Six thousand four hundred and thirty two, six thousand four hundred and thirty three, six thousand four hundred and ????? CRAP! I'm still trying to count my big Vegas winnings. Between counting my pennies and mowing the lawn (twice this week) I haven't had much time to post some more tidbits about our latest adventure. Jo and I are still trying to edit down our hundreds of photos from the trip so we can put together a reasonable set to share with anyone that we can pin down long enough to look them. I pulled out a couple of pics that I thought might be a little entertaining. In the first shot we see a member of the Hualapia Nation whose job is to keep "White Eyes" from blowing into the canyon. There are no guard rails or fences so, if you get too close to the edge, poof! you get quick 4,000 foot thrill ride down the canyon wall. In spite of the fact that there are signs all along the rim, our Native American friends feel the need to warn us in person. The "Guard Lady" is appropriately dressed in bright colors with an equally bright umbrella so that if she blows over the side, she can safely float to the river below and be easily found. Being so colorful, she also a highly visible example of the danger at hand. Anyway, I was quite taken with her and respectfully refer to her as "Pocahanis Poppins".
Another colorful sight in the canyon is "The Boat People". They tour the canyon by water for days or weeks or until they are swamped by a falling, heavyset Native American woman with a broken purple umbrella. There's really nothing to significant about them, but they are colorful. As if the massive natural sculptures of Mother Nature throughout the canyon weren't enough, she even went to work on a smaller scale with the rocks along the trails. For example, the head of a Mastiff in the third pic. The last picture(s) is another example of the thoughtfulness of the National Park Service. They provide the visitors with constant reminders of their location. This can be seen in the photo of Jo and me in Zion Canyon. A fellow tourist was kind enough to take a picture of the two of us in the canyon setting. While checking to make sure the guy got a descent shot, we realized the the Park Service was kind enough to mark our location with a big X carved into the canyon wall. (see blowup).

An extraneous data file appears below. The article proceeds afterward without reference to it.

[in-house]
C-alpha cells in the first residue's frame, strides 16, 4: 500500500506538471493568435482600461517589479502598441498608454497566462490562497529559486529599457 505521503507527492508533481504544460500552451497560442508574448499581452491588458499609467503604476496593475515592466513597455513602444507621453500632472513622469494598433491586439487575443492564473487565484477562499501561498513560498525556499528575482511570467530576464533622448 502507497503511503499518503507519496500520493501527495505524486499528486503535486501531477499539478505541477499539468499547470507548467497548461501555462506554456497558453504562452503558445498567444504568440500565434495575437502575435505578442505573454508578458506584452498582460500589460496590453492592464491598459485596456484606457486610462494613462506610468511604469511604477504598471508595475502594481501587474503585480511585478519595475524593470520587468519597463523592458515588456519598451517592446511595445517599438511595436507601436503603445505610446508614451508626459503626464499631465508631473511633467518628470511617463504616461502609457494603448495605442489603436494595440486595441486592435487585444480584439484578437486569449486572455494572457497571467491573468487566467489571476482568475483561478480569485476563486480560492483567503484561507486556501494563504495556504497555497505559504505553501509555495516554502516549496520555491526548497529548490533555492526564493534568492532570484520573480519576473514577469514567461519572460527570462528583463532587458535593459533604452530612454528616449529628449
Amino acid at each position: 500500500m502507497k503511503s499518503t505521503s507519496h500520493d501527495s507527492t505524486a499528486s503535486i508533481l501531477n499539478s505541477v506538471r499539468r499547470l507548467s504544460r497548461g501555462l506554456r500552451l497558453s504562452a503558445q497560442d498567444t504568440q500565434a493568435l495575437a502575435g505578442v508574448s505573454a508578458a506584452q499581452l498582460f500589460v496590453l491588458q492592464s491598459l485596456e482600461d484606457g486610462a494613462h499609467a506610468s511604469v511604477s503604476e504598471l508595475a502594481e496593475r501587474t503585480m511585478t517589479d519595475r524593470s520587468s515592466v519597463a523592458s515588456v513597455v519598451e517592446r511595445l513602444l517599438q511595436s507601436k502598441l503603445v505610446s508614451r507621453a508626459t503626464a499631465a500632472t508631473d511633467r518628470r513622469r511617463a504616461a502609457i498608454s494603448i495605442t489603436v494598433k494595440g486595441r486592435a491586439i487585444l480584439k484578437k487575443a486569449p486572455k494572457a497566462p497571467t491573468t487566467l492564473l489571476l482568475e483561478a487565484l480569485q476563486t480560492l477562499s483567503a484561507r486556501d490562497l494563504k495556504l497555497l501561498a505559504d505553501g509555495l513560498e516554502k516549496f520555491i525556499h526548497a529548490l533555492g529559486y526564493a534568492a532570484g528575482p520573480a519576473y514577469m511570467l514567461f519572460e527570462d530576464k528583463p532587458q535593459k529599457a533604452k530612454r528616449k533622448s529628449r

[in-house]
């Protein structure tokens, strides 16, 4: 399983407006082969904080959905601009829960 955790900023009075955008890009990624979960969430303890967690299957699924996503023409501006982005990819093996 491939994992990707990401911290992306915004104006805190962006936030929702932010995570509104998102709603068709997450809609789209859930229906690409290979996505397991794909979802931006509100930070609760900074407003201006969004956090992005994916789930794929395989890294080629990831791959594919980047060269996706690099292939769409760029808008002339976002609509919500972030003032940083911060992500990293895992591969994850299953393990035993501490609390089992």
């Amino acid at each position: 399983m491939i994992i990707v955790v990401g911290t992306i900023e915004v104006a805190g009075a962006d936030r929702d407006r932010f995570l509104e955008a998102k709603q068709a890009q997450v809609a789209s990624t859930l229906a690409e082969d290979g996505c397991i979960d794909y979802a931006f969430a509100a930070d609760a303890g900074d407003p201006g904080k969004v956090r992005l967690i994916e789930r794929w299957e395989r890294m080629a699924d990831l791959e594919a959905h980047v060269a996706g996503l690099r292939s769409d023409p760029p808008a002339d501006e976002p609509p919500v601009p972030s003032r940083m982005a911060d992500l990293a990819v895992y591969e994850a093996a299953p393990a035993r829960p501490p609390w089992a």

I'll close this, longer than intended, tale with this tip for all future travelers. When asking another tourist to take pictures of you and your companion, follow these simple guidelines. 1. Pick someone who looks like they the right end of the camera. Check their equipment (don't let your wife catch you doing this in cases involving younger ladies). If they have a better camera than you, they might be a good choice. Maybe offer to return the favor by taking his (her) picture. (consider taking off with his camera if it's a lot better than yours) 2. Attach one end of a long heavy chain to your camera and the other end to your companion. This accomplishes a couple of purposes. First it keeps a potential thief from taking off with your camera (like you considered doing with his) and you can adjust the chain length to insure the proper cropping, thus not cutting off your head or chopping off the desired scenery.
Sorry for being so long winded but it's the first posting in a week.
2 years ago